Crohn’s Disease and COVID-19: What to Know
This article examines the potential risks of having Crohn’s disease and developing COVID-19.
There is currently no evidence to suggest that Crohn’s disease can increase COVID-19 risk. However, the two conditions may influence each other in other ways.
Treatments for Crohn’s disease often focus on reducing inflammation by controlling an overactive immune response. Specific medications include:
- Immunomodulators: These drugs suppress the immune system to help the body fight inflammation.
- Biologic drugs: These are human-made proteins that target specific parts of the immune system that trigger inflammation.
Though these medications can relieve Crohn’s disease symptoms, they might also reduce overall immunity. This, in turn, may affect how the body manages COVID-19 disease.
Research is ongoing to establish the relationship between Crohn’s disease and COVID-19. In the meantime, the Crohn’s and Colitis Foundation recommends that people with IBD continue to take their medications unless their doctor says otherwise.
Learn more about 10 drugs commonly prescribed for Crohn’s disease.
COVID-19, like Crohn’s disease, can produce an inflammatory immune response. COVID-19 can also trigger effects that may worsen intestinal inflammation.
In fact, COVID-19 and IBD can sometimes cause overlapping symptoms, such as:
Having inflammatory bowel disease may increase the risk of hospitalization and adverse COVID-19 outcomes. However, further research is needed.
According to the World Health Organization (WHO), the COVID-19 vaccine is safe for most people 18 and older with autoimmune disorders.
The Crohn’s and Colitis Foundation also notes that people with IBD react similarly to the COVID-19 vaccination as people in the general population.
Side effects of COVID-19 vaccines
While COVID-19 vaccines are generally safe and effective, they may cause side effects. These side effects are usually mild, temporary, and can vary from person to person. People with IBD and the general population can all experience side effects.
Side effects may include:
If you have concerns about the safety of the COVID-19 vaccines, discuss them with a healthcare professional.
COVID-19 cannot cause Crohn’s disease. However, COVID-19 may trigger the onset of Crohn’s disease symptoms. This can occur during a case of COVID-19 or after you have recovered. It is unclear why this happens, but the COVID-19 immune response may be involved.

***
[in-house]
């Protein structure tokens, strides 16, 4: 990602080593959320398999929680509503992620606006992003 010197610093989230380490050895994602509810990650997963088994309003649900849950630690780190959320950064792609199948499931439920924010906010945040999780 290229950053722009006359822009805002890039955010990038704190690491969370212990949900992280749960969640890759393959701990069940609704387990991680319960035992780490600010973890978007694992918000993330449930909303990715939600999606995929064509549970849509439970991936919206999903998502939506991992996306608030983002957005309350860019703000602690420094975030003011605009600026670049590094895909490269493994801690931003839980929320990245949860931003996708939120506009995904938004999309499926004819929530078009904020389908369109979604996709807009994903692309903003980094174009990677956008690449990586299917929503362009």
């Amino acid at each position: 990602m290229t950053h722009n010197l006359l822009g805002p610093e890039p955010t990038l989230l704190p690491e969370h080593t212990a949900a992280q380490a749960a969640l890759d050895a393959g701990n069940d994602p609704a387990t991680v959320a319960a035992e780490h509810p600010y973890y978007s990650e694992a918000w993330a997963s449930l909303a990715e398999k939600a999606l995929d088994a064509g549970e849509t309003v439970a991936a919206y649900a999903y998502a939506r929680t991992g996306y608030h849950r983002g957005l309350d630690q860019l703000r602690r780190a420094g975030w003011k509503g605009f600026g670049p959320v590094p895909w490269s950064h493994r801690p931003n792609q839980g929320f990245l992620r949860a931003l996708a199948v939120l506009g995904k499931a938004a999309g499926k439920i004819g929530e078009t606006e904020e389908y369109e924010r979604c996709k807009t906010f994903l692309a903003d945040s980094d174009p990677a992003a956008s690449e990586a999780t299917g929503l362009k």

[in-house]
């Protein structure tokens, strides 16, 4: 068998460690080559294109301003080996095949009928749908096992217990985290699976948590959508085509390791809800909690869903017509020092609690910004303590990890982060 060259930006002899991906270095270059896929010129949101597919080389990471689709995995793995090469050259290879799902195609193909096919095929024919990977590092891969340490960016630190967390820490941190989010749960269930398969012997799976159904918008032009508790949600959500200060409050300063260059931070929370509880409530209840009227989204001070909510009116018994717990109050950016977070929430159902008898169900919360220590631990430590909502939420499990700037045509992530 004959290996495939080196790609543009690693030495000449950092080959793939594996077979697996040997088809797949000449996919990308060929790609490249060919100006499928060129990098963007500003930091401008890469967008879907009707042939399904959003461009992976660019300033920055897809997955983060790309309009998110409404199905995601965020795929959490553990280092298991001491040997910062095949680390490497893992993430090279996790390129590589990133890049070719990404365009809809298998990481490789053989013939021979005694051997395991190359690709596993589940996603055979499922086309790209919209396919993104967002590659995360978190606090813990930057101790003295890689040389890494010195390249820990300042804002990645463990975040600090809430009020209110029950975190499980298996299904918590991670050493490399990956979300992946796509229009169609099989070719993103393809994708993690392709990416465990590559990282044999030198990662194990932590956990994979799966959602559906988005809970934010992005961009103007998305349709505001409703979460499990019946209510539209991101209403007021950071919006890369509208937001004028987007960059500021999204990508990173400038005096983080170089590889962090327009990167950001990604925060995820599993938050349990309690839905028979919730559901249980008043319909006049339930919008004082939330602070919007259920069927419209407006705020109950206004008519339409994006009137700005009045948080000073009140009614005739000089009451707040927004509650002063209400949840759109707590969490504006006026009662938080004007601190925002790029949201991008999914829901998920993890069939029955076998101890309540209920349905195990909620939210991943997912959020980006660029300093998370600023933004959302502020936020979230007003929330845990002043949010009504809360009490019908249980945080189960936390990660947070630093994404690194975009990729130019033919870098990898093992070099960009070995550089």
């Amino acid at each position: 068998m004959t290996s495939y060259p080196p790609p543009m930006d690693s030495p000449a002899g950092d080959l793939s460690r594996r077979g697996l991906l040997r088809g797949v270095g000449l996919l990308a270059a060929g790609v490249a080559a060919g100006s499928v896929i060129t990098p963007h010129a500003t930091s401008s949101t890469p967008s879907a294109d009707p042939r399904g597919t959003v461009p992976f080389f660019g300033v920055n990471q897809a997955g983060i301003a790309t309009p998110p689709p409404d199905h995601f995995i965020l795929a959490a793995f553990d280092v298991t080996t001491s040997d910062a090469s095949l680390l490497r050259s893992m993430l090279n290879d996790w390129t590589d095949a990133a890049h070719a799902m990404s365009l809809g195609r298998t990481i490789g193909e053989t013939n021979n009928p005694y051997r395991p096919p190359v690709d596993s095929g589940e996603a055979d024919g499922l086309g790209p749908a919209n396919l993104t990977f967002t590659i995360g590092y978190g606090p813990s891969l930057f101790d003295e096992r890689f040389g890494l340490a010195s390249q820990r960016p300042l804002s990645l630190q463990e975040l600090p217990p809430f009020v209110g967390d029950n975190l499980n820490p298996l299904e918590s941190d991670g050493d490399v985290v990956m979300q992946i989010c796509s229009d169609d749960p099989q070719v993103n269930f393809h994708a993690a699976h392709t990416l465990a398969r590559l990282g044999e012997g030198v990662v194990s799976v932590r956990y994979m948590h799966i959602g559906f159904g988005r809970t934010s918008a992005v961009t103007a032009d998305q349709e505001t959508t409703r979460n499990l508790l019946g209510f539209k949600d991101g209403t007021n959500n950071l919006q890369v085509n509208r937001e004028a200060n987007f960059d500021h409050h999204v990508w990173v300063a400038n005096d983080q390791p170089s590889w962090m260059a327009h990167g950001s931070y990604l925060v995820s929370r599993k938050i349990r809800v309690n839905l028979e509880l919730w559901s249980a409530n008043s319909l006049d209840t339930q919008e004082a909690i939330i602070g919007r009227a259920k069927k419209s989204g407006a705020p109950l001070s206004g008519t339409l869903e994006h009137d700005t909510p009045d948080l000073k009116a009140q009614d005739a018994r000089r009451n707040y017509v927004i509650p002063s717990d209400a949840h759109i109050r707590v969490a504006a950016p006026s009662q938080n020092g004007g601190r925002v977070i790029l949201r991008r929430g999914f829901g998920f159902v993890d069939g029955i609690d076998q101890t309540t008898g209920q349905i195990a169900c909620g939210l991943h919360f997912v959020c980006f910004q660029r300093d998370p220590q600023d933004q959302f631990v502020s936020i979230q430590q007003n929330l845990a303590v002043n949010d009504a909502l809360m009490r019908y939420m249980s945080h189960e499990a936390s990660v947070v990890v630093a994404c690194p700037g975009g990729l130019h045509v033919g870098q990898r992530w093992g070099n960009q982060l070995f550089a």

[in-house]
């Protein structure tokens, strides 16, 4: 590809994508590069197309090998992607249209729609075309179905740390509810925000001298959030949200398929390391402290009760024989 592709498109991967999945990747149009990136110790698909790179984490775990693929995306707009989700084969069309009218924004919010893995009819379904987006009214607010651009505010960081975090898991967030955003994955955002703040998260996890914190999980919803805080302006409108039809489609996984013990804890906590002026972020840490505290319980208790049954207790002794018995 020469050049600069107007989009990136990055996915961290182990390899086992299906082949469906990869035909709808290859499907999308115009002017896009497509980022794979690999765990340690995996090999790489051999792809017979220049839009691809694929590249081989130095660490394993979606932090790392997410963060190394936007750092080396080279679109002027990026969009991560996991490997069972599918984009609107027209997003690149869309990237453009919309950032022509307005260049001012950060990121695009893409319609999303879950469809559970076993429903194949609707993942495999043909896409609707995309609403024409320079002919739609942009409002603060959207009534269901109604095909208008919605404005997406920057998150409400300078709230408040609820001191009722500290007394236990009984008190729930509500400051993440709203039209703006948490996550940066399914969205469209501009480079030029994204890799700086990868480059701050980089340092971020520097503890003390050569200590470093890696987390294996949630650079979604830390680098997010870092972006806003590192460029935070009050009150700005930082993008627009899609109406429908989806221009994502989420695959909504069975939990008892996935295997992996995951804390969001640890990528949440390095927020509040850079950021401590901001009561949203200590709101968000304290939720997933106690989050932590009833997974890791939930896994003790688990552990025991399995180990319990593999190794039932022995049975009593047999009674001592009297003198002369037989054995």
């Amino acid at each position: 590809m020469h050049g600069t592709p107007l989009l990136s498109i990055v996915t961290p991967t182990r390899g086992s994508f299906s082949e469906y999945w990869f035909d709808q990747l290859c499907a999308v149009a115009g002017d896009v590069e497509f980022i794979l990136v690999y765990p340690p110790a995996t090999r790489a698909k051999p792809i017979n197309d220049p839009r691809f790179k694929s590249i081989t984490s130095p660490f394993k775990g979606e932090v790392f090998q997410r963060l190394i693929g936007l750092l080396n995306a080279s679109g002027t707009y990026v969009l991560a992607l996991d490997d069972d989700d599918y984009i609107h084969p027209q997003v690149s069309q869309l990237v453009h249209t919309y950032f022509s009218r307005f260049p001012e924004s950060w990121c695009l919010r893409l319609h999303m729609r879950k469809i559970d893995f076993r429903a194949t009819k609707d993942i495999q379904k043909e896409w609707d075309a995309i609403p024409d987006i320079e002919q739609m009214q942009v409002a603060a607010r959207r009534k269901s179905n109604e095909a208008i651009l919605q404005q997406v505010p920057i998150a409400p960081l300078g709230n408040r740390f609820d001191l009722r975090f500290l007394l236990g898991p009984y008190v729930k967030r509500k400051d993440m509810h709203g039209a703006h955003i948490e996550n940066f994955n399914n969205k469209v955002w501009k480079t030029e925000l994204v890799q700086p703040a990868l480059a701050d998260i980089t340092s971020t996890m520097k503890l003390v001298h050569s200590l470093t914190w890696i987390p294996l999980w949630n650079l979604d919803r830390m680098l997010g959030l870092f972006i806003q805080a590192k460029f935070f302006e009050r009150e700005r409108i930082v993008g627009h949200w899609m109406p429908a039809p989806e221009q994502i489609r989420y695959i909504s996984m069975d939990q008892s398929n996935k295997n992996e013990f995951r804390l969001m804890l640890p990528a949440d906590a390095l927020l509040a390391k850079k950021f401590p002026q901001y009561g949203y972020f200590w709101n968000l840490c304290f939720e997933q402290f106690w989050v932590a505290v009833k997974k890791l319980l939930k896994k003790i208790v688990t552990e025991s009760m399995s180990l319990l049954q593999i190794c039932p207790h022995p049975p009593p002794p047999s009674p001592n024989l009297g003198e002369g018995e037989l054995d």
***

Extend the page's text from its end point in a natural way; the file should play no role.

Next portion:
Crohn’s disease is not preventable, but there are steps to protect yourself against COVID-19. Some protective measures include:
- maintaining adequate ventilation in your surroundings
- wearing a face mask
- washing your hands regularly
- observing physical distancing
- getting tested if you think you may have been exposed
- keeping up-to-date on your COVID-19 vaccinations
Learn more about ways to protect yourself from COVID-19.
Saurabh Sethi, M.D., M.P.H., reviewed the answers to these common questions about Crohn’s disease and COVID-19.
Does Crohn’s disease make you vulnerable to COVID?
There is no evidence that having Crohn’s disease alone can raise your risk of developing COVID-19. However, some of the treatments for Crohn’s disease, like medications that influence the immune system, may increase the risk for severe COVID-19. Further research is needed.
Should people with Crohn’s get the COVID vaccination?
Yes, unless your doctor says otherwise, people with Crohn’s disease and other autoimmune conditions are recommended to get the COVID-19 vaccination. The vaccines are generally safe and effective.
There is no proof that Crohn’s disease can raise the risk of developing COVID-19. However, some IBD drugs may raise the risk of severe COVID-19 in people with Crohn’s disease.
These drugs include immunomodulators and biologic medications. Further research is needed to establish the exact link between IBD and COVID-19 risk.
Talk with your doctor about ways to protect yourself from COVID-19.